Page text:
How smart is SmartWater?
January 28, 2008 4:26 AM   Subscribe

How does SmartWater "forensic property coding" work?


1. What is the underlying "DNA-style chemical" technology used to make and extract the code?

2. Why is it more effective than marking an item in indelible UV ink?

3. Has it ever been used to make a criminal conviction, or is it only effective as a deterrent?
posted by roofus to Science & Nature (5 answers total)
this patent, which may be the "smart water" patent, describes several classes of chemical that might be used. However, I don't see anything "dna-like" in that patent--most likely, calling it a "DNA-style chemical" is more marketing than scientific.

Basically, the patent seems to describe a system where a combination of individually detectable substances are combined into the spray. Each substance is given a value, and the number encoded by the substance is the sum of the individual values.

Here's a toy example: Let "sugar" have the value 1, "salt" have the value 2, "lemon juice" have the value 4, and "cayenne" is 8. After water with trace amounts of one or more of these additives has been sprayed on a surface, just give it a lick. If you taste "lemon juice" and "cayenne", then you've tasted substance number 4+8=12. In this example, there are 15 substance numbers (plus 0 for plain water).

In that patent, there are simply a larger number of additive substances, such that there are billions of combinations.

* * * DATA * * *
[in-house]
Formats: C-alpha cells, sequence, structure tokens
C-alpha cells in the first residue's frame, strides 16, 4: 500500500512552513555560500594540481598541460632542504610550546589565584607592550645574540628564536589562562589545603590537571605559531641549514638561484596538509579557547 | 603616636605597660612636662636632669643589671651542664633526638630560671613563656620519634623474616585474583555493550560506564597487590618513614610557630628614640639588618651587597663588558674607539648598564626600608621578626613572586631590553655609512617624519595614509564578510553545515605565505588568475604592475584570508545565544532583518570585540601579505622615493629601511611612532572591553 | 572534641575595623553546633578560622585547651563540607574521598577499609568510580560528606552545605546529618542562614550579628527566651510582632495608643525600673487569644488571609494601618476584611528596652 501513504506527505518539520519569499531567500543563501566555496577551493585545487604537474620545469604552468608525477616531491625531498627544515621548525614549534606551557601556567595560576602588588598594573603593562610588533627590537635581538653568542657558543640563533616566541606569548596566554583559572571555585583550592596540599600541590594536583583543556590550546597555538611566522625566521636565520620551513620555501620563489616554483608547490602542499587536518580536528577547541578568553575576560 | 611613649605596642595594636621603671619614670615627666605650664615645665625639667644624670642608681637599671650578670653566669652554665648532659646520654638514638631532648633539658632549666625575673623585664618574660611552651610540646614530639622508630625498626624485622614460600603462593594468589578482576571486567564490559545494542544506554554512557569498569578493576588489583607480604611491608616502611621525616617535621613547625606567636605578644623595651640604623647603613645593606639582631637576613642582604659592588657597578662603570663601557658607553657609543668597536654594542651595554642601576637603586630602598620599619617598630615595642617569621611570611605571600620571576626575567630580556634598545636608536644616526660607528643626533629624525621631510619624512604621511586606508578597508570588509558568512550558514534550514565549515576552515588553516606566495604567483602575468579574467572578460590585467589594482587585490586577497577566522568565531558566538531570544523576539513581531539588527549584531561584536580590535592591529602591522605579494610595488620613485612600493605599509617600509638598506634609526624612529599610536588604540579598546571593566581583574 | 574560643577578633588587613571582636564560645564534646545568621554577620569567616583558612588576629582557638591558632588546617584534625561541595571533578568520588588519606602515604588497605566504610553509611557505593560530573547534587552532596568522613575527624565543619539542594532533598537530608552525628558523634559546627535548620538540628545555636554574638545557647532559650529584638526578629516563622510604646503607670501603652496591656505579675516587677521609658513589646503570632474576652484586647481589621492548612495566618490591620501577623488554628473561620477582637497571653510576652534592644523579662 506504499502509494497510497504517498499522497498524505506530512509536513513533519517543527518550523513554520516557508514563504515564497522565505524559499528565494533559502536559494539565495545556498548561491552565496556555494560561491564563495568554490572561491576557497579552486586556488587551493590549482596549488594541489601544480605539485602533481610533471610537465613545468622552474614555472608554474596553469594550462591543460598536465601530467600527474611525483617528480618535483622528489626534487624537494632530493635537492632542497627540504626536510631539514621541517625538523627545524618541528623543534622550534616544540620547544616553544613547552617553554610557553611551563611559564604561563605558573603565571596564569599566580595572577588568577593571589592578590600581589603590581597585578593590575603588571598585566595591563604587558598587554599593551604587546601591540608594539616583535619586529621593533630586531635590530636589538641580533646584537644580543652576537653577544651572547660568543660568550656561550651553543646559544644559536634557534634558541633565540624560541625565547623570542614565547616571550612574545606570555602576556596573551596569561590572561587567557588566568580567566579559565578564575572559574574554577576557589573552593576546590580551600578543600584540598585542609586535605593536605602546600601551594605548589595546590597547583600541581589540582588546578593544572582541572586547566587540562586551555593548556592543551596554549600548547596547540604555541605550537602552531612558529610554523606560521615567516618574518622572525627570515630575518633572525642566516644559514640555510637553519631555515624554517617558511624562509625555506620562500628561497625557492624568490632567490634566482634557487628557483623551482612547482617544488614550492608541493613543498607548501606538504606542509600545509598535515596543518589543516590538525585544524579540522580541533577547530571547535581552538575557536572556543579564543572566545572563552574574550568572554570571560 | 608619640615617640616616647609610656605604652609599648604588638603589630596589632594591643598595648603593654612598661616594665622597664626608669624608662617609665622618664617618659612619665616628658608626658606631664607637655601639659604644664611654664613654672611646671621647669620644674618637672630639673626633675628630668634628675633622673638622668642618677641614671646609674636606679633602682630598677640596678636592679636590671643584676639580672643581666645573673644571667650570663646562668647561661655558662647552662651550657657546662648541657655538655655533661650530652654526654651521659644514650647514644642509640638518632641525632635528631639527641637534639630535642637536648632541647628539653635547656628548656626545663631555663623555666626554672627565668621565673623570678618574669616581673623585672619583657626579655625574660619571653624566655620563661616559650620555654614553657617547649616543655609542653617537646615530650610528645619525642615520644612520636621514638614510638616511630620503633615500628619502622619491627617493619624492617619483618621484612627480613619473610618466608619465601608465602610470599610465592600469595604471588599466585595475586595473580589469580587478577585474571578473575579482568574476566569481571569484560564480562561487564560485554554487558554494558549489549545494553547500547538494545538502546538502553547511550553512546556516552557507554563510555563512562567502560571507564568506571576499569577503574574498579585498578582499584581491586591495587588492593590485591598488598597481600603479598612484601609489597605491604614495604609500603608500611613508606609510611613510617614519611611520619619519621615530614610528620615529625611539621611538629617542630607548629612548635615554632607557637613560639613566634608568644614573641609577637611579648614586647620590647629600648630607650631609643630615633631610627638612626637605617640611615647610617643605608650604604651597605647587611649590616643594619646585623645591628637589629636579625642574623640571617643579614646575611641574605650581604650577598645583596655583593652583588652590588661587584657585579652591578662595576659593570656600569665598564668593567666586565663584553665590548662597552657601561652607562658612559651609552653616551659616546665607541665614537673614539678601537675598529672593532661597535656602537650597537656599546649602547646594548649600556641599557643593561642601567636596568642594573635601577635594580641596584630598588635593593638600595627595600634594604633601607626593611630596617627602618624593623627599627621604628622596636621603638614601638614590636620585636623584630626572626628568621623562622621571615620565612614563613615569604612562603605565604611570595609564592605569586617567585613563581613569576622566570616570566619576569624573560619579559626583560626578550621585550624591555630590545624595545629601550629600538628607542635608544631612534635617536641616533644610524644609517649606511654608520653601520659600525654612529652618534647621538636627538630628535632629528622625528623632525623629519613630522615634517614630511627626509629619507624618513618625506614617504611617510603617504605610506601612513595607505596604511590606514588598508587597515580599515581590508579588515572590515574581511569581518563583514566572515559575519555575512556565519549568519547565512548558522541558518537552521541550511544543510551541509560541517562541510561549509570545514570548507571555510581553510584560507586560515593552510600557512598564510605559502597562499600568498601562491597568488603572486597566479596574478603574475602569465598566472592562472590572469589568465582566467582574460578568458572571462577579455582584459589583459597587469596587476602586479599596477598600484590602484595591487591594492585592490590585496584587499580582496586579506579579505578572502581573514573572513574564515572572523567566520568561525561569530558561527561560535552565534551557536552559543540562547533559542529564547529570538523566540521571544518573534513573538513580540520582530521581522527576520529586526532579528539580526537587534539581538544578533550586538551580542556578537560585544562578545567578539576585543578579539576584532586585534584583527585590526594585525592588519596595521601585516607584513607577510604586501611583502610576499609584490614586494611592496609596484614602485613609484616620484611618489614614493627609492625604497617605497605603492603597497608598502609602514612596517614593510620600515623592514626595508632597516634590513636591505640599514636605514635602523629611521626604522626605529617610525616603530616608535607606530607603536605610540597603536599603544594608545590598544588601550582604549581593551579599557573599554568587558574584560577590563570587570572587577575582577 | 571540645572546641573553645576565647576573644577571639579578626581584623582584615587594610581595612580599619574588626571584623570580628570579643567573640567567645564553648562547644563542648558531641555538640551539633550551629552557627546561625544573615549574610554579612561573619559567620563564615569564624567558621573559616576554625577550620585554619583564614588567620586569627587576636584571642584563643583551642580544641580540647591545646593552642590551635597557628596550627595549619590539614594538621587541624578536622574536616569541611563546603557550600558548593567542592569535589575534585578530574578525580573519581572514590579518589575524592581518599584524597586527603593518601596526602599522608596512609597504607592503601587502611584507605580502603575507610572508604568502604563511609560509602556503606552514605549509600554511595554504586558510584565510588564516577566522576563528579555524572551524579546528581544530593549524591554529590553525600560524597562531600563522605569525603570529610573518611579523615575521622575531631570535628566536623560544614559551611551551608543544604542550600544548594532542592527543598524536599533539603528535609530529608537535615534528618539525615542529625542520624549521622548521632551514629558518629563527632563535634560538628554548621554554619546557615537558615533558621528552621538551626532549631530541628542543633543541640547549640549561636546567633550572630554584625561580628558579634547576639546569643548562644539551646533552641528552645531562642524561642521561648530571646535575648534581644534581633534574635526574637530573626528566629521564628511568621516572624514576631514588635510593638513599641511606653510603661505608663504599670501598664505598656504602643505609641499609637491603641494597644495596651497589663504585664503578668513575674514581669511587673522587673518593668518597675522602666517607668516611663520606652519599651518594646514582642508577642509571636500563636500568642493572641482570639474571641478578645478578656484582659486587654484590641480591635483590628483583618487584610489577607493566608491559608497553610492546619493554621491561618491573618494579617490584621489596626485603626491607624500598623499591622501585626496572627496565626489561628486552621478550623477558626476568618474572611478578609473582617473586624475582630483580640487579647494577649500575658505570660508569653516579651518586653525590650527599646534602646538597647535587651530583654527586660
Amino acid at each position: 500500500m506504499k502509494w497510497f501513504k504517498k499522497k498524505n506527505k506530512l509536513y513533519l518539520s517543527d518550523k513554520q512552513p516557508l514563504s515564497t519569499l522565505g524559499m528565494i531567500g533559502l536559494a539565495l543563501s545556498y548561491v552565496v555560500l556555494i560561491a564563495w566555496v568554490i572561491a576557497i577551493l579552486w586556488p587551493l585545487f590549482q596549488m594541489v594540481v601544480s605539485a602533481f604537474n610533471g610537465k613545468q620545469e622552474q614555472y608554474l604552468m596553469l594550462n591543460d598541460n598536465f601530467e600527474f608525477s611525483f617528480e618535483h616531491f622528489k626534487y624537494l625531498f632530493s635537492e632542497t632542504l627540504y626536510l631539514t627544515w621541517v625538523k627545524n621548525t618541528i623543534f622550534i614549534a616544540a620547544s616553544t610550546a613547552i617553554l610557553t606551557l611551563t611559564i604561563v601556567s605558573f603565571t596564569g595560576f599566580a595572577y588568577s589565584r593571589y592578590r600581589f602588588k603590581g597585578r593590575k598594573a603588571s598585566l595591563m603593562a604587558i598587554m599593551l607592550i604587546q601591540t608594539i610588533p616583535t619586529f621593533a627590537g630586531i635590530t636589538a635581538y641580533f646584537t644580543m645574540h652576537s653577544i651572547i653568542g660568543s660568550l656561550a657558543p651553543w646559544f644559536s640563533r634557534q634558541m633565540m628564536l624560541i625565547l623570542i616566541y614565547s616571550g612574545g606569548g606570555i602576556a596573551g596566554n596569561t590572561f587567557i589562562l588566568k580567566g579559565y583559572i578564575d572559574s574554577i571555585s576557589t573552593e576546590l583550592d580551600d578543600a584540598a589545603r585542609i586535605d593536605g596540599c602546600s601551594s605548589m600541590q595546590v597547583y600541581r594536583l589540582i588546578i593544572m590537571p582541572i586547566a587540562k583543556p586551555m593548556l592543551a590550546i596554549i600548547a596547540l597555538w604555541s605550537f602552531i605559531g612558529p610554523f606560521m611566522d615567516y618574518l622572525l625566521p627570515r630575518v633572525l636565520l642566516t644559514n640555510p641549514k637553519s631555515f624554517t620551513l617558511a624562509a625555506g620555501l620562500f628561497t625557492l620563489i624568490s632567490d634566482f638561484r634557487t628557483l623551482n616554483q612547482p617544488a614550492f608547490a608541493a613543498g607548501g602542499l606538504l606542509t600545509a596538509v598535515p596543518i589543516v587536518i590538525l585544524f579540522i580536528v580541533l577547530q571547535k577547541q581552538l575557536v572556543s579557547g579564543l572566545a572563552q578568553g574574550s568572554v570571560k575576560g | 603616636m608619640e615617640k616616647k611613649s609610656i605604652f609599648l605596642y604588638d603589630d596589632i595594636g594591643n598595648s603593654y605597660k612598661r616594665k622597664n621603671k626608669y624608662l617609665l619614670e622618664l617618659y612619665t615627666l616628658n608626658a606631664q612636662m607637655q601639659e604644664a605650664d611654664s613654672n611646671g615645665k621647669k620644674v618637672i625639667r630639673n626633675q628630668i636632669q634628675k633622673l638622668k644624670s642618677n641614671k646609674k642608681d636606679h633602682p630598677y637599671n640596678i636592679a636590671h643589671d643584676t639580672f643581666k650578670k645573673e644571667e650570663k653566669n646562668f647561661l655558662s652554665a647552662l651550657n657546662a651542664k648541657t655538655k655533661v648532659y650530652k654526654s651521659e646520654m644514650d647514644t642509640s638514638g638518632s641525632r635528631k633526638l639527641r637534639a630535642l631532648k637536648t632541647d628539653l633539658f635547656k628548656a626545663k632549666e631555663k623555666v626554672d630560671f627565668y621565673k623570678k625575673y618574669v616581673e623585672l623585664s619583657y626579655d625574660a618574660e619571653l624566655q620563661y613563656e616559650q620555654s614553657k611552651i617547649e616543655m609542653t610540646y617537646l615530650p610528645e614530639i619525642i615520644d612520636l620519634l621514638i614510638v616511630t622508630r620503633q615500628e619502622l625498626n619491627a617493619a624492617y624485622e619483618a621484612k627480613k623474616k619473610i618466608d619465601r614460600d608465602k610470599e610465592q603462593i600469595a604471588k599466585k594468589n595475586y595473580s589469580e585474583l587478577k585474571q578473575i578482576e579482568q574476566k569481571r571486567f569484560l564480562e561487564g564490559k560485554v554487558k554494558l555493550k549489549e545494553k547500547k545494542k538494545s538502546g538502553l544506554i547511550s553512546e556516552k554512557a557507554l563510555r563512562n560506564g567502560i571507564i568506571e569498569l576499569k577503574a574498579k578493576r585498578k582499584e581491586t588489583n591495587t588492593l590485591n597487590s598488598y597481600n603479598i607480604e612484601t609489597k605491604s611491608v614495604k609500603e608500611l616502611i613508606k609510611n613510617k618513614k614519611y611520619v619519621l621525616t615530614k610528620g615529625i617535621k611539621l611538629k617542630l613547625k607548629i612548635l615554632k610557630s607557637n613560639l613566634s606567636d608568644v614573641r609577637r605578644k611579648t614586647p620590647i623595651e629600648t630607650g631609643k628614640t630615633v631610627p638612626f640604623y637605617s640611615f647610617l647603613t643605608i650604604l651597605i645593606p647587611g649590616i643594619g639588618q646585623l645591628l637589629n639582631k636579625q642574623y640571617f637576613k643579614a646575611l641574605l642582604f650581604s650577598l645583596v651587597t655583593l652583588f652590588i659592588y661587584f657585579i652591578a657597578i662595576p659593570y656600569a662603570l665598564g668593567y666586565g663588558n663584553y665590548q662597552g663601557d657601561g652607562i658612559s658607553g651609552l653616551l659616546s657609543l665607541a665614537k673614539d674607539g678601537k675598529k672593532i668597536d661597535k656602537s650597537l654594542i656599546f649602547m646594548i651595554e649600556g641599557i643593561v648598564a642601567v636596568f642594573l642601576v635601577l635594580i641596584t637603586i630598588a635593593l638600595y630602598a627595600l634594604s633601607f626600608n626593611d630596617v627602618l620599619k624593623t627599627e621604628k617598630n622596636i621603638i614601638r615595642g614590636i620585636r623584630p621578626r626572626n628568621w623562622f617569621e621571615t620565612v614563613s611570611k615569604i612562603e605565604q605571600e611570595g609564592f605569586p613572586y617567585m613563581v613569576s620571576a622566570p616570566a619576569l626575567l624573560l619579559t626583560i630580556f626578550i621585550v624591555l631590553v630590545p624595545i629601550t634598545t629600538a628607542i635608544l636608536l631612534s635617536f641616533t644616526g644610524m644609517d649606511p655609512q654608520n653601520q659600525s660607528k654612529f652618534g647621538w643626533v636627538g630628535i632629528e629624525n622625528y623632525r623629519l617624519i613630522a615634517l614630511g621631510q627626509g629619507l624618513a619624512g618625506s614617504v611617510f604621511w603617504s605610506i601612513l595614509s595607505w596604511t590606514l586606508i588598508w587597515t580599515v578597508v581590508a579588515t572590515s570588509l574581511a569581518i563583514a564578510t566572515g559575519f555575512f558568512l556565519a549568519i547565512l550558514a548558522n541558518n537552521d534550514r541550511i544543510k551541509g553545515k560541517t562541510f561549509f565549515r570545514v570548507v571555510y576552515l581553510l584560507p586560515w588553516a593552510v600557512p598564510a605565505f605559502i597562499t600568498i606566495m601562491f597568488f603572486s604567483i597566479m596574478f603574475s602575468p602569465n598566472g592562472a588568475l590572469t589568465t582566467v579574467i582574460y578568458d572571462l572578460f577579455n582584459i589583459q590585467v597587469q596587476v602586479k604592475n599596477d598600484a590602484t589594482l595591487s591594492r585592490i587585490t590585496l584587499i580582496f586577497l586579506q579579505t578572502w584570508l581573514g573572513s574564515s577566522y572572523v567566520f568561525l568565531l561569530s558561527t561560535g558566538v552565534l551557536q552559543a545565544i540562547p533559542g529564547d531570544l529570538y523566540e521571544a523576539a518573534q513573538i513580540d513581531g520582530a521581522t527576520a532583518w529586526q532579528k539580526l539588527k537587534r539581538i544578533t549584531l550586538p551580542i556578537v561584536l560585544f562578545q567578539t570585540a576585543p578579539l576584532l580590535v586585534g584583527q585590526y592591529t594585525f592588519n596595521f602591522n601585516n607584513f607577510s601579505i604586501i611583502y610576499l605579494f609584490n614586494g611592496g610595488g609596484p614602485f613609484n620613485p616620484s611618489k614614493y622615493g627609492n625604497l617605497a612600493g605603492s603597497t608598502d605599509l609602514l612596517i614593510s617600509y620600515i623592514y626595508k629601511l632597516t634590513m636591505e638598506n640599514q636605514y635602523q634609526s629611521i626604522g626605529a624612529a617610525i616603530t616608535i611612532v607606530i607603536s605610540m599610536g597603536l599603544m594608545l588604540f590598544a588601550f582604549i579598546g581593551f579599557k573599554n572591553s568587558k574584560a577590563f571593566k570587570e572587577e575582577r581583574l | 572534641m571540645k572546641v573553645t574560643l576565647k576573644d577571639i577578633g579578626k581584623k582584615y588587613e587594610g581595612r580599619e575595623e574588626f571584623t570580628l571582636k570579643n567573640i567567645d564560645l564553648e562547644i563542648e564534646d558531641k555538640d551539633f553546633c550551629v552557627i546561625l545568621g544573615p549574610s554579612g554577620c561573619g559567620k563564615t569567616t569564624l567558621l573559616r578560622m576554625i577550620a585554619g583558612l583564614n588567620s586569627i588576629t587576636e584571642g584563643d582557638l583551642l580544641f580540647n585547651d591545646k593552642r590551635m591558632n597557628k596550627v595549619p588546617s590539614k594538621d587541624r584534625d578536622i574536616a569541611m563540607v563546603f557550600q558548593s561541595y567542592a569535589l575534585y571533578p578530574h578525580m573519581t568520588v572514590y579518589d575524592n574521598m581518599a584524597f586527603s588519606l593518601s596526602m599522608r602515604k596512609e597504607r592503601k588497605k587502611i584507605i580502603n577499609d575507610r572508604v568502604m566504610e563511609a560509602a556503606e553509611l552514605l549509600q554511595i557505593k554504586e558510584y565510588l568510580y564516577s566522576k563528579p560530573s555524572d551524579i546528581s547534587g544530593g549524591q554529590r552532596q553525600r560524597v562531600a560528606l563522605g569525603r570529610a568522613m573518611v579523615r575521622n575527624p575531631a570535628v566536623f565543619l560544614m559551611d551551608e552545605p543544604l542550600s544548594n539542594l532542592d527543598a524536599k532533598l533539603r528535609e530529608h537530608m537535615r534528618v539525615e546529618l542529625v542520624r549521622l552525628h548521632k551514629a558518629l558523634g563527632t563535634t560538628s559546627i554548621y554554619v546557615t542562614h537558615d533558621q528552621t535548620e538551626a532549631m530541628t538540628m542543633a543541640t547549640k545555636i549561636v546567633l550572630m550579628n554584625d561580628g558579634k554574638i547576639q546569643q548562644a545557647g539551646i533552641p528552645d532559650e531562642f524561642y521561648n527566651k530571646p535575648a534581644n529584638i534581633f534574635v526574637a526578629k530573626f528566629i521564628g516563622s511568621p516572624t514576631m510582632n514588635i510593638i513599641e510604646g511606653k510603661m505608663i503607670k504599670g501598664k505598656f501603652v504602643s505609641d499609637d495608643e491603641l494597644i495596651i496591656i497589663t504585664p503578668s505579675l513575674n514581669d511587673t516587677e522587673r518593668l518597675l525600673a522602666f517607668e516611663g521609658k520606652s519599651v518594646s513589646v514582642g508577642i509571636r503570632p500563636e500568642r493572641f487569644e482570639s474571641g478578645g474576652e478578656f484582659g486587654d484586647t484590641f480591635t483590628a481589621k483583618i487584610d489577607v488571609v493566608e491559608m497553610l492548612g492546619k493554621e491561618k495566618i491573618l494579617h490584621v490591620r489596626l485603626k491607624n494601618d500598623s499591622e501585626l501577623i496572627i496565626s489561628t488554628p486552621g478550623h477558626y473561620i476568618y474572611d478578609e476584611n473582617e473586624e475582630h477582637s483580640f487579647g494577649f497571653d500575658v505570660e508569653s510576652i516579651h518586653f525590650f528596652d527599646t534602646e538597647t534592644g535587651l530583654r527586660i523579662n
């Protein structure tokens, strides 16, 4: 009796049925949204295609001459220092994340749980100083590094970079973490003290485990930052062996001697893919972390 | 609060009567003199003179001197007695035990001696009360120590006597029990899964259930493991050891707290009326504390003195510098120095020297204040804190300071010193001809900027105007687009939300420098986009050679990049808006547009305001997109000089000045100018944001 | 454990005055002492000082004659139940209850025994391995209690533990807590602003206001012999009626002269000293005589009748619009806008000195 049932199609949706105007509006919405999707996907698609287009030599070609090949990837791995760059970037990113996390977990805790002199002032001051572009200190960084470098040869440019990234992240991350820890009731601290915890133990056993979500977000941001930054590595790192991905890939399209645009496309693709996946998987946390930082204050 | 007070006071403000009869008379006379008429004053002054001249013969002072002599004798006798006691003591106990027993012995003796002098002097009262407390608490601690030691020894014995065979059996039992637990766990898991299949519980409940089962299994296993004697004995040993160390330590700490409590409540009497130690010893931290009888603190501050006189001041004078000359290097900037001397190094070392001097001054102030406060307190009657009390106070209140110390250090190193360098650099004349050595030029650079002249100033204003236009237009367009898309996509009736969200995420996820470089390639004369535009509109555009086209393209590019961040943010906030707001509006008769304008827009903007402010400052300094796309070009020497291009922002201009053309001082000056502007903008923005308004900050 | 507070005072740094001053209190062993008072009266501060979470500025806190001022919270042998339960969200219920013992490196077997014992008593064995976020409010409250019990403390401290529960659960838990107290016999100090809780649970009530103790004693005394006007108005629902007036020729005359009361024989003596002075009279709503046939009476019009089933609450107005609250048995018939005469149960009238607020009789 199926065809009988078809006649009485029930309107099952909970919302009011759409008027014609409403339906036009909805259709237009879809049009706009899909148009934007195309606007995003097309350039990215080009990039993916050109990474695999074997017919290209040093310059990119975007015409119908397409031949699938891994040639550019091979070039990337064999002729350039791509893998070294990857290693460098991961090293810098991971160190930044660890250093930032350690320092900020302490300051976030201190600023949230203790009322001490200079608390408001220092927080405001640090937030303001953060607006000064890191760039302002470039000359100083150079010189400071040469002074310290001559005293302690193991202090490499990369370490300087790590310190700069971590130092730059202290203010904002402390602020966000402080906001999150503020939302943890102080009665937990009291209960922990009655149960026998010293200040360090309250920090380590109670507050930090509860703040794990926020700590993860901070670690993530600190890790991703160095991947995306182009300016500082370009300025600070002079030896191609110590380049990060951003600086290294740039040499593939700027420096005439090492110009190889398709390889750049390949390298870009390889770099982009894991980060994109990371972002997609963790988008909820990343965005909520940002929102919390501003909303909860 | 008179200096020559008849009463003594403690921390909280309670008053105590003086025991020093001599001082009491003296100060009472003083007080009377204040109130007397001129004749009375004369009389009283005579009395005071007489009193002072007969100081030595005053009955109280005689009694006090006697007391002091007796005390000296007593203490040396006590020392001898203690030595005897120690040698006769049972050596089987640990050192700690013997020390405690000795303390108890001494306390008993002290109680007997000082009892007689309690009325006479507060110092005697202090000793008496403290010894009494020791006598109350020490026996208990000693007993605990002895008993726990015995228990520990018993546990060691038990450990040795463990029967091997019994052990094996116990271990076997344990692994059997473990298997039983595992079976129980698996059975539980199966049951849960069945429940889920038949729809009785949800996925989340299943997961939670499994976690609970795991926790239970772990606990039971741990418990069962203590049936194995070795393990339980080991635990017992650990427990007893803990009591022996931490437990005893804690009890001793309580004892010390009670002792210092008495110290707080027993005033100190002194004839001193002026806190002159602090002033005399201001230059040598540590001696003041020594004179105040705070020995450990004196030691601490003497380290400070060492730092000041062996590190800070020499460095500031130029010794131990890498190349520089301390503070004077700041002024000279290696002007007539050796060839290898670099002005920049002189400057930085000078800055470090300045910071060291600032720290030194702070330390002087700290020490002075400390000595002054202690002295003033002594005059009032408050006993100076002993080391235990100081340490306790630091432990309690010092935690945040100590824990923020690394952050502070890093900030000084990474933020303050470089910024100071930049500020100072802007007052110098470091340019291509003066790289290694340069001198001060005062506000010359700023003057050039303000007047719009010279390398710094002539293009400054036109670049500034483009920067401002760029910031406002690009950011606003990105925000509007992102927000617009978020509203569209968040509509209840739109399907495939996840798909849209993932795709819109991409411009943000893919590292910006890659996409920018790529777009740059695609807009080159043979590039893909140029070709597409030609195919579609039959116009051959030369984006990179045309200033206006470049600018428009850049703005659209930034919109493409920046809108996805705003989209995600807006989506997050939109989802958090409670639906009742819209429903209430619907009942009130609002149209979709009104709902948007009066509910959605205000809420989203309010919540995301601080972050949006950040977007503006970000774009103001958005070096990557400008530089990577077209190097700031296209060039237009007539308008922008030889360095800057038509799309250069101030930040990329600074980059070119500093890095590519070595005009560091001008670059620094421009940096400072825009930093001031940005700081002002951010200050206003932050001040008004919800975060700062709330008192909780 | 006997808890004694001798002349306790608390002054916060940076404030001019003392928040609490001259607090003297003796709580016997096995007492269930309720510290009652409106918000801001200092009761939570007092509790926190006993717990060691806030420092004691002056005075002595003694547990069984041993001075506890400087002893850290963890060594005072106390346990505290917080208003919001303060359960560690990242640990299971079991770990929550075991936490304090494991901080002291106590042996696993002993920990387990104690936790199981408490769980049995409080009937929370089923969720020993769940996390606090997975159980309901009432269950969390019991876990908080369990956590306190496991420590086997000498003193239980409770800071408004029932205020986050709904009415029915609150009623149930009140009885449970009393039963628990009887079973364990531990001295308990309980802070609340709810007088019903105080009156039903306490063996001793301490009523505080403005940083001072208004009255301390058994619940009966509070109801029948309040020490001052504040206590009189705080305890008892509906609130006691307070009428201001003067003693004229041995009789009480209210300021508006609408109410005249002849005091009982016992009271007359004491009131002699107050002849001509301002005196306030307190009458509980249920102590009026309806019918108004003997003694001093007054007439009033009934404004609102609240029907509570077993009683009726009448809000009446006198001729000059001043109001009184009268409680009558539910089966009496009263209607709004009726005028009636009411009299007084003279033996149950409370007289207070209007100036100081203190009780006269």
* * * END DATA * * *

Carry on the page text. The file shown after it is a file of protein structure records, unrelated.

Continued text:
posted by jepler at 5:54 AM on January 28, 2008

Here's the U.S. patent. They don't appear to specify DNA, but it is possible to use DNA as a taggant.
posted by grouse at 6:45 AM on January 28, 2008

Here in Puget Sound country we've had a lot of trouble with small to medium sized oil spills, mainly heavy bunker oil for fuel, which cannot definitively be traced to a specific vessel. I've often wondered if some substance could be added in trace amounts to fuel tanks (and other tanks)-- it would have to be mandated by federal law, of course-- that could allow blame to be unequivocally assigned in these cases.
posted by jamjam at 11:02 AM on January 28, 2008

>Why is it more effective than marking an item in indelible UV ink?

Surely the answer to that is: because criminals know about indelible UV ink, and have the means to get rid of it.
posted by AmbroseChapel at 4:57 PM on January 28, 2008

This sounds sort of like snake-oil. Putting the VIN number on auto parts certainly didn't stop crime, and this won't either.
posted by gjc at 6:04 PM on January 28, 2008

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